In the young (<35 years), the most common cause of SCD is arrhythmia, mostly in the context of an apparently normal heart. The most common causes of SCD are congenital abnormalities in those aged 0–13 years, primary arrhythmia in the 14–24-year age group, and CAD in those >25 years. In 5–20% of cases no significant cardiac abnormality is found at autopsy. In a recent Danish registry report on individuals aged <50 years, sudden death was caused by non-cardiac diseases, such as pulmonary embolism, meningitis and cerebrovascular bleeding, in 28% of cases.

In sports-related sudden death in the population, a clear diagnosis is made in <25% of cases, but the cause is usually an acute coronary syndrome (75%). In professional athletes, a diagnosis is usually made in up to 65% of cases and hypertrophic cardiomyopathy (HCM) is considered the main cause, at least in the United States, followed by arrhythmogenic right ventricular cardiomyopathy (ARVC, especially in the Veneto region of Italy), congenital coronary anomalies, genetic channelopathies, myocarditis, Wolff–Parkinson– White syndrome and Marfan syndrome, with blunt trauma, commotiocordis and heat stroke being less frequent causes. There is evidence, however, that HCM may not be the major cause of SCD in athletes. Autopsies in deceased NCAA athletes most often reveal a structurally normal heart (25%), followed by coronary artery anomalies (11%), myocarditis (9%), ARVC (5%) and aortic dissection (5%), with HCM only demonstrated in 8 % of individuals.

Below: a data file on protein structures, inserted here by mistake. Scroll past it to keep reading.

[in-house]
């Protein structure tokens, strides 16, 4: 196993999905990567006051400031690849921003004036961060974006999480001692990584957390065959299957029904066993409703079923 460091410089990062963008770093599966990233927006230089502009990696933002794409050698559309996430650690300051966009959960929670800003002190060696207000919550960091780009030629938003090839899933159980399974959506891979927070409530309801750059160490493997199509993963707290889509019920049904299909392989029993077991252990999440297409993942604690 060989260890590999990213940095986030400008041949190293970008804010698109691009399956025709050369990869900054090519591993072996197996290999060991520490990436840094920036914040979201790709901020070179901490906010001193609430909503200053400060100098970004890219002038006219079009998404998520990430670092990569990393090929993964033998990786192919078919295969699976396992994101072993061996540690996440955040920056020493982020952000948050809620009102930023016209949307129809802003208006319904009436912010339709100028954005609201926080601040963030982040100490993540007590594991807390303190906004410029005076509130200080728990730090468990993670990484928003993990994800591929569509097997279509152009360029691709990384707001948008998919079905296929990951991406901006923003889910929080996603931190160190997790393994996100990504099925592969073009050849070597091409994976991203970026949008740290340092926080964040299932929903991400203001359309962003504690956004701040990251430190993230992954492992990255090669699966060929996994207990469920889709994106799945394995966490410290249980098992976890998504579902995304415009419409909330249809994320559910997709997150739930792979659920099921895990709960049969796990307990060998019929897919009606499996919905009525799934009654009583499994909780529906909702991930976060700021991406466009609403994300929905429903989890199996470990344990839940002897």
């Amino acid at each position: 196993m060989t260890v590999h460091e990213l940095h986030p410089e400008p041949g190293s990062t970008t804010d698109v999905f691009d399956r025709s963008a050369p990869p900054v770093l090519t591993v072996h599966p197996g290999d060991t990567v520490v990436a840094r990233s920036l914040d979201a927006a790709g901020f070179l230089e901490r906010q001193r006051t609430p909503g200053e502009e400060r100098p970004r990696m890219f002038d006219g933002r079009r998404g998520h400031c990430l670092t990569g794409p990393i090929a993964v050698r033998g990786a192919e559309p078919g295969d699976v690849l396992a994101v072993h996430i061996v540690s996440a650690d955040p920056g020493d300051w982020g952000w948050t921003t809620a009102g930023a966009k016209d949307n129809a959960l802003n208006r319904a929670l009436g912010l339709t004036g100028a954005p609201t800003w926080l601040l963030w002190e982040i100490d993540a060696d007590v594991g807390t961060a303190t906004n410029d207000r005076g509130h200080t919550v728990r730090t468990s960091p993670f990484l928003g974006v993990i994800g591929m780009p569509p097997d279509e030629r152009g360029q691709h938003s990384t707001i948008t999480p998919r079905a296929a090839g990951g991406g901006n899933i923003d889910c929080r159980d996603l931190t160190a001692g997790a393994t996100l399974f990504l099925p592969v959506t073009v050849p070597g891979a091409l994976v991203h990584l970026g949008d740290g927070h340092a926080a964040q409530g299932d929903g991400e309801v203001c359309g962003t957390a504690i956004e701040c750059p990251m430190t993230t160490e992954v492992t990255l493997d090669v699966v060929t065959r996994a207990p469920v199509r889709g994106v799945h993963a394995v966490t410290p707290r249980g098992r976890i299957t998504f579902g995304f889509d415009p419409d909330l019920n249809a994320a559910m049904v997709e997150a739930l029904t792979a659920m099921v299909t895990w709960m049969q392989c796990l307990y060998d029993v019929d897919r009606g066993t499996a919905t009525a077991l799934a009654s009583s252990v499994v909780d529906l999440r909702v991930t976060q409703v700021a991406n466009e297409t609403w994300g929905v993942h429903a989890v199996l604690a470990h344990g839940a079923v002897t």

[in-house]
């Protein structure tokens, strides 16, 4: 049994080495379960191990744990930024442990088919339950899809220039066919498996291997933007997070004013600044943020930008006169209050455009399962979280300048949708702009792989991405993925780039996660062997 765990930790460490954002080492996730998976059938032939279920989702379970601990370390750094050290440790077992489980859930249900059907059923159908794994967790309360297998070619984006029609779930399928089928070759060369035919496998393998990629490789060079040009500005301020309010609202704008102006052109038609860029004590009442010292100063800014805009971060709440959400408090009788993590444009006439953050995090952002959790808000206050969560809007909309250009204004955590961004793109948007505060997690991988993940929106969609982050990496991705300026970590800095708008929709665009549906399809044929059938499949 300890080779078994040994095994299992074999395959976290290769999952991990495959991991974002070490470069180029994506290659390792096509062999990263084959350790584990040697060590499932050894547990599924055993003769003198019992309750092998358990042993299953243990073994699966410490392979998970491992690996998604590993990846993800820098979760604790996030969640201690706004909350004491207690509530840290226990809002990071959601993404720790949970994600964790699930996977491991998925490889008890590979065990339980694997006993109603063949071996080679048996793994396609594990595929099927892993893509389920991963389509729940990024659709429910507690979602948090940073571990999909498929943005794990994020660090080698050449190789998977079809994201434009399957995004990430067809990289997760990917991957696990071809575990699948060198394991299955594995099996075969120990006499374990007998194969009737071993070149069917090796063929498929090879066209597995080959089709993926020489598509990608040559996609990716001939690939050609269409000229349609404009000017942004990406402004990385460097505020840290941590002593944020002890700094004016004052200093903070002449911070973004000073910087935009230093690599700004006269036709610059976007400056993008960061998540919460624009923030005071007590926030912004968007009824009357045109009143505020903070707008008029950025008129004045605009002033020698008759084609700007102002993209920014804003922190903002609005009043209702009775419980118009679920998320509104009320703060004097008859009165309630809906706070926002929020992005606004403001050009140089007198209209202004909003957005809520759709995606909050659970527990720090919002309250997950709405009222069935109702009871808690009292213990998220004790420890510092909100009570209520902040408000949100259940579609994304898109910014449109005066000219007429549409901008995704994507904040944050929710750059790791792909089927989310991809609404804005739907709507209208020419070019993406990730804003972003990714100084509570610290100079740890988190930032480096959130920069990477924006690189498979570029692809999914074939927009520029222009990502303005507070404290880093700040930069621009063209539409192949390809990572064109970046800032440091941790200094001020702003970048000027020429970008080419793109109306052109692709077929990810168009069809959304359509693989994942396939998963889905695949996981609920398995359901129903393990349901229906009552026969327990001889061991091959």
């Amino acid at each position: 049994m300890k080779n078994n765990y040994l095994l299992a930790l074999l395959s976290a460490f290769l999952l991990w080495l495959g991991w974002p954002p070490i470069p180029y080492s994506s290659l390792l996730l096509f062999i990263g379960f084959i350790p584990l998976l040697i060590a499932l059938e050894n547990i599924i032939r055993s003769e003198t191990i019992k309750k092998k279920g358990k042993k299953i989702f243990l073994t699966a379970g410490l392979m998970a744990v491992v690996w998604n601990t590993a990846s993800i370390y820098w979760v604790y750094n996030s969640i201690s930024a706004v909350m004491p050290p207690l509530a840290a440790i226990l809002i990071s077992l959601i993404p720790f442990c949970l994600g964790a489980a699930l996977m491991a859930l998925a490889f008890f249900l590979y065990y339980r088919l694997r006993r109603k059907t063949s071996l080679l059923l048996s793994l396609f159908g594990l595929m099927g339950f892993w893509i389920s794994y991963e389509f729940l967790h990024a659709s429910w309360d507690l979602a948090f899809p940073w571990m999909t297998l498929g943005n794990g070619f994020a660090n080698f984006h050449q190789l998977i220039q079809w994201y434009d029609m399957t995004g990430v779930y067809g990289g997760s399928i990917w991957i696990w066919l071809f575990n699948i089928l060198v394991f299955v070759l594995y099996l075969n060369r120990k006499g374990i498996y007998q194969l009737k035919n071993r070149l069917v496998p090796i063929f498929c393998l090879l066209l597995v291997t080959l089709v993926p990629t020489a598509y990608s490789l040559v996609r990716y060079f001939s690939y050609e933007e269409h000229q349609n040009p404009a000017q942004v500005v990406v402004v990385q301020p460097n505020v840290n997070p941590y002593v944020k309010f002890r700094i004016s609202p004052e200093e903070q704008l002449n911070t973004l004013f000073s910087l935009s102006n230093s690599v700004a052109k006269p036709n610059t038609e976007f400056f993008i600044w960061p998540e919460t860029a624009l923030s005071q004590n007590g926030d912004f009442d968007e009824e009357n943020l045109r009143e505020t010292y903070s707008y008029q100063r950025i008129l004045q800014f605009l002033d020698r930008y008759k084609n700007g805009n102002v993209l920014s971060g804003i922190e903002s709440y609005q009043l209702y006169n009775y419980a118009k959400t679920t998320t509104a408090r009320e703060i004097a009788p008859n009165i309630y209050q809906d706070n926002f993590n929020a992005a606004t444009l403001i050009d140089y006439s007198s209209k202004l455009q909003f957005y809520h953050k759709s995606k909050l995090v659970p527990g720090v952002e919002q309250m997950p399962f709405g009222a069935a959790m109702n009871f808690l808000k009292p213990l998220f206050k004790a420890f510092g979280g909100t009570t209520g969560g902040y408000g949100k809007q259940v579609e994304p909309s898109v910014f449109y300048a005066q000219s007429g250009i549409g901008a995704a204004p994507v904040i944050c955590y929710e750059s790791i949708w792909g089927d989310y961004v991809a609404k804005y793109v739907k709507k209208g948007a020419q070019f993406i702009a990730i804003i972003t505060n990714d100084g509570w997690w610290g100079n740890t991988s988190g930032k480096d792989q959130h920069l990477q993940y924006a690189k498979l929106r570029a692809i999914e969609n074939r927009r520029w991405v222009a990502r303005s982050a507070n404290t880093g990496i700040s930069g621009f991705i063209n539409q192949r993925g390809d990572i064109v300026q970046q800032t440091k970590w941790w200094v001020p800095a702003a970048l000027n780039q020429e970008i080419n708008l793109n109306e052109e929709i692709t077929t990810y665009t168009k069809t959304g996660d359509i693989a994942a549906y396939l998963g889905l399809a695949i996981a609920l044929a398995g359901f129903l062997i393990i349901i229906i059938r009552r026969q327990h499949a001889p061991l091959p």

Findings from the Race Associated Cardiac Arrest Event Registry (RACER) indicate that marathons and half-marathons are associated with a low overall risk of cardiac arrest or sudden death (1:100,000), with deaths most commonly attributable to HCM (26%) or atherosclerotic coronary disease (16 %). Some of these cardiac arrests might, however, have been provoked by heat stroke. CAD is the predominant cause of SCD in older athletes. Vigorous exertion can trigger cardiac arrest or SCD, especially in untrained persons, but habitual vigorous exercise diminishes the risk of sudden death during vigorous exertion. Most studies have found inverse associations between regular physical activity and SCD” [3]. So we have seen that varius etiologies are related to this pathology: Ventricular tachiaritmia, VF, bradiarithmia, electromechanical dissociation, asystole, pulseless electrical activity, channel pathologies y and other conditions. But in about 20% cases not associated to abnormality found at autopsy, and that a Vigorous exertion can trigger a cardiac arrest or SCD, especially in untrained subjects [3].

Discussion Conclusion